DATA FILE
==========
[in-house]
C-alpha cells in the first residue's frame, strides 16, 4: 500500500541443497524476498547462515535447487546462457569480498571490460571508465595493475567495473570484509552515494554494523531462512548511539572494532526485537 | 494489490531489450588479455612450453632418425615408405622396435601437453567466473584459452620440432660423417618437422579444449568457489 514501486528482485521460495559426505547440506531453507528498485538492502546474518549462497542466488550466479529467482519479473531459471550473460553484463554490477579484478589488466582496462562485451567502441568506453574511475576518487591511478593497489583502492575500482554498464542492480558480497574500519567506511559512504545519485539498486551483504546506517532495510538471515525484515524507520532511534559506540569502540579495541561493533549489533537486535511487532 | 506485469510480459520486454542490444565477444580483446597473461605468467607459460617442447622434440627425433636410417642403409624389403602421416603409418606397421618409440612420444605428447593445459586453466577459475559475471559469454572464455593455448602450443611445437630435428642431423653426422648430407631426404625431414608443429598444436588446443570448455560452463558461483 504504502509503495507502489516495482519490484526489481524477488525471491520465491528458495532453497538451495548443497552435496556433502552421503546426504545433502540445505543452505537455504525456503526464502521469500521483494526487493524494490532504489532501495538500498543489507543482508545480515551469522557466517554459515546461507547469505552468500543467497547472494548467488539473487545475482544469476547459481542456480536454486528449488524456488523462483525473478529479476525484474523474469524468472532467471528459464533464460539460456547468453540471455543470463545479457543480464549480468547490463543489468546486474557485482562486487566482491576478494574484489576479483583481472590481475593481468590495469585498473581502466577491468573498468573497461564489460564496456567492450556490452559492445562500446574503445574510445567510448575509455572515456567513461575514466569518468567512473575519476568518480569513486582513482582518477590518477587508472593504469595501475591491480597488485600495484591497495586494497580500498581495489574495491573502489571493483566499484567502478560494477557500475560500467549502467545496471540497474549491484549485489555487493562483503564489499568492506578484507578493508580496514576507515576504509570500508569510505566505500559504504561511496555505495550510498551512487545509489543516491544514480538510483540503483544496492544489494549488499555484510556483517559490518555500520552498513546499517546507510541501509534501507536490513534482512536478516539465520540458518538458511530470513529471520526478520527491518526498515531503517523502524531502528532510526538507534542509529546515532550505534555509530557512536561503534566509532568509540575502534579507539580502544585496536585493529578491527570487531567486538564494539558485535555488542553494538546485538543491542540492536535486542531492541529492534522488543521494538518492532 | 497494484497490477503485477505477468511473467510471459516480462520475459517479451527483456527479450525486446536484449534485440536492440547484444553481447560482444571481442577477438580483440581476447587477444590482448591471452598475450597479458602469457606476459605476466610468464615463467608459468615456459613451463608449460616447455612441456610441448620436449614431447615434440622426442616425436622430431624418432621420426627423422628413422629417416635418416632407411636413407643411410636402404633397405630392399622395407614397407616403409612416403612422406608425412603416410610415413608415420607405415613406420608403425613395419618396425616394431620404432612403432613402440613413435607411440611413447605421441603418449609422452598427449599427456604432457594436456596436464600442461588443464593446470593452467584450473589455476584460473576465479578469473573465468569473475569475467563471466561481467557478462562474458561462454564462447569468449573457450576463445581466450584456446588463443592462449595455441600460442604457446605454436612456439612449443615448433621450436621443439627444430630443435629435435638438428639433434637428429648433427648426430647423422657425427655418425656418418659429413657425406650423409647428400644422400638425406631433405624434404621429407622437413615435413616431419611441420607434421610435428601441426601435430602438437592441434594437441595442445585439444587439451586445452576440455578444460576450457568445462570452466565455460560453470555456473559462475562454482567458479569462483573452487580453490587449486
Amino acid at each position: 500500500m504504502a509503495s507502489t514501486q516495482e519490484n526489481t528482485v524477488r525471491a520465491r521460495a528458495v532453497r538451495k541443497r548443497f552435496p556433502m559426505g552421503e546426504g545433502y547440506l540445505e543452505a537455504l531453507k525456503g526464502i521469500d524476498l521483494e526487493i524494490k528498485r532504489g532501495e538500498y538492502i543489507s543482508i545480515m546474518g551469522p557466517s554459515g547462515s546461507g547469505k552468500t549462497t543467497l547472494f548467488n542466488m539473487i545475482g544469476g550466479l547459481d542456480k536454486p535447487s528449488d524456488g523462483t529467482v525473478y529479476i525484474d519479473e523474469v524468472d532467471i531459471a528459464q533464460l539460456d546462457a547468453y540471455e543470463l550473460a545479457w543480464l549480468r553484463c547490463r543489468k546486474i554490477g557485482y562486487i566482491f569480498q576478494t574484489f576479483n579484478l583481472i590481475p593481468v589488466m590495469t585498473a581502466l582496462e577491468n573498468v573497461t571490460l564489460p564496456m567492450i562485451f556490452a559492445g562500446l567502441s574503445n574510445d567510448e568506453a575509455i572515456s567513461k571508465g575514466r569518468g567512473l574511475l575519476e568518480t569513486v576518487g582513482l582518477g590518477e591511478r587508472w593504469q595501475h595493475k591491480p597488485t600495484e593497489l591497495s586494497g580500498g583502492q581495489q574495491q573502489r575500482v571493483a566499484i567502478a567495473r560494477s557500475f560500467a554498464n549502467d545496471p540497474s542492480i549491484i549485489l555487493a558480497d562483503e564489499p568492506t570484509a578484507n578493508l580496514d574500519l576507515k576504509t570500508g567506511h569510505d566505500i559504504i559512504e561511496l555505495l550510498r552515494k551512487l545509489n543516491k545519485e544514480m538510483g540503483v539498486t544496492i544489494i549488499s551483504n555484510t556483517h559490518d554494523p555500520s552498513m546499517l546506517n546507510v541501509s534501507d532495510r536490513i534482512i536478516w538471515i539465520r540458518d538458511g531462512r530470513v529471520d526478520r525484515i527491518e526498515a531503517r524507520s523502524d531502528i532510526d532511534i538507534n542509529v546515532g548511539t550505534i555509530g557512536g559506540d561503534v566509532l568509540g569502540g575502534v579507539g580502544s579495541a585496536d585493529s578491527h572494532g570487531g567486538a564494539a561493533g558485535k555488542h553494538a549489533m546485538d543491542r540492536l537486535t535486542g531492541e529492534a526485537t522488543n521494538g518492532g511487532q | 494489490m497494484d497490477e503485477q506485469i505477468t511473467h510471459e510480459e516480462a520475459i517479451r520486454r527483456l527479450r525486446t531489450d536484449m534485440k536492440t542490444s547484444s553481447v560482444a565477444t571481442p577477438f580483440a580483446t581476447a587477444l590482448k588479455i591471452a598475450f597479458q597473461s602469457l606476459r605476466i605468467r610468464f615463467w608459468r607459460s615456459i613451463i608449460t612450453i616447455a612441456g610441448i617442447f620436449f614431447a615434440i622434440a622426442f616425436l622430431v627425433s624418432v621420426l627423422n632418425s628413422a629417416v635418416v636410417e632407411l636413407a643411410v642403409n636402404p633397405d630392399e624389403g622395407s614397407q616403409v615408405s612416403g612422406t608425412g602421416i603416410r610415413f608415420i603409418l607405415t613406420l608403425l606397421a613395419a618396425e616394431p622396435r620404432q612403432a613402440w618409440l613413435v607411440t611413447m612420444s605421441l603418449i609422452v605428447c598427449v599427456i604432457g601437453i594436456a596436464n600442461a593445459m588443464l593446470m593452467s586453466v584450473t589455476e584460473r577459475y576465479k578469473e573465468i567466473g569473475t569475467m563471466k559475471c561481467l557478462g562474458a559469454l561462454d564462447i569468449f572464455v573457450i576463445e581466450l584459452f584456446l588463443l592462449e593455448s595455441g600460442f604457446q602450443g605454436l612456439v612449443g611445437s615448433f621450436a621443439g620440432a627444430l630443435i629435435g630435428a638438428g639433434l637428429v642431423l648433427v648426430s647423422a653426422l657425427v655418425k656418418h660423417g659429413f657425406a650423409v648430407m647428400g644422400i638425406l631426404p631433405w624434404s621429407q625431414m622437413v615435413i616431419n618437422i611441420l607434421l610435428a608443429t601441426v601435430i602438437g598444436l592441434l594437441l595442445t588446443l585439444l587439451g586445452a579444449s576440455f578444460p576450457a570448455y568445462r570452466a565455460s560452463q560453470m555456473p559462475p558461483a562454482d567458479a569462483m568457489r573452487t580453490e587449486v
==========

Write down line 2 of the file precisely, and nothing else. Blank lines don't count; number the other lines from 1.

C-alpha cells in the first residue's frame, strides 16, 4: 500500500541443497524476498547462515535447487546462457569480498571490460571508465595493475567495473570484509552515494554494523531462512548511539572494532526485537 | 494489490531489450588479455612450453632418425615408405622396435601437453567466473584459452620440432660423417618437422579444449568457489 514501486528482485521460495559426505547440506531453507528498485538492502546474518549462497542466488550466479529467482519479473531459471550473460553484463554490477579484478589488466582496462562485451567502441568506453574511475576518487591511478593497489583502492575500482554498464542492480558480497574500519567506511559512504545519485539498486551483504546506517532495510538471515525484515524507520532511534559506540569502540579495541561493533549489533537486535511487532 | 506485469510480459520486454542490444565477444580483446597473461605468467607459460617442447622434440627425433636410417642403409624389403602421416603409418606397421618409440612420444605428447593445459586453466577459475559475471559469454572464455593455448602450443611445437630435428642431423653426422648430407631426404625431414608443429598444436588446443570448455560452463558461483 504504502509503495507502489516495482519490484526489481524477488525471491520465491528458495532453497538451495548443497552435496556433502552421503546426504545433502540445505543452505537455504525456503526464502521469500521483494526487493524494490532504489532501495538500498543489507543482508545480515551469522557466517554459515546461507547469505552468500543467497547472494548467488539473487545475482544469476547459481542456480536454486528449488524456488523462483525473478529479476525484474523474469524468472532467471528459464533464460539460456547468453540471455543470463545479457543480464549480468547490463543489468546486474557485482562486487566482491576478494574484489576479483583481472590481475593481468590495469585498473581502466577491468573498468573497461564489460564496456567492450556490452559492445562500446574503445574510445567510448575509455572515456567513461575514466569518468567512473575519476568518480569513486582513482582518477590518477587508472593504469595501475591491480597488485600495484591497495586494497580500498581495489574495491573502489571493483566499484567502478560494477557500475560500467549502467545496471540497474549491484549485489555487493562483503564489499568492506578484507578493508580496514576507515576504509570500508569510505566505500559504504561511496555505495550510498551512487545509489543516491544514480538510483540503483544496492544489494549488499555484510556483517559490518555500520552498513546499517546507510541501509534501507536490513534482512536478516539465520540458518538458511530470513529471520526478520527491518526498515531503517523502524531502528532510526538507534542509529546515532550505534555509530557512536561503534566509532568509540575502534579507539580502544585496536585493529578491527570487531567486538564494539558485535555488542553494538546485538543491542540492536535486542531492541529492534522488543521494538518492532 | 497494484497490477503485477505477468511473467510471459516480462520475459517479451527483456527479450525486446536484449534485440536492440547484444553481447560482444571481442577477438580483440581476447587477444590482448591471452598475450597479458602469457606476459605476466610468464615463467608459468615456459613451463608449460616447455612441456610441448620436449614431447615434440622426442616425436622430431624418432621420426627423422628413422629417416635418416632407411636413407643411410636402404633397405630392399622395407614397407616403409612416403612422406608425412603416410610415413608415420607405415613406420608403425613395419618396425616394431620404432612403432613402440613413435607411440611413447605421441603418449609422452598427449599427456604432457594436456596436464600442461588443464593446470593452467584450473589455476584460473576465479578469473573465468569473475569475467563471466561481467557478462562474458561462454564462447569468449573457450576463445581466450584456446588463443592462449595455441600460442604457446605454436612456439612449443615448433621450436621443439627444430630443435629435435638438428639433434637428429648433427648426430647423422657425427655418425656418418659429413657425406650423409647428400644422400638425406631433405624434404621429407622437413615435413616431419611441420607434421610435428601441426601435430602438437592441434594437441595442445585439444587439451586445452576440455578444460576450457568445462570452466565455460560453470555456473559462475562454482567458479569462483573452487580453490587449486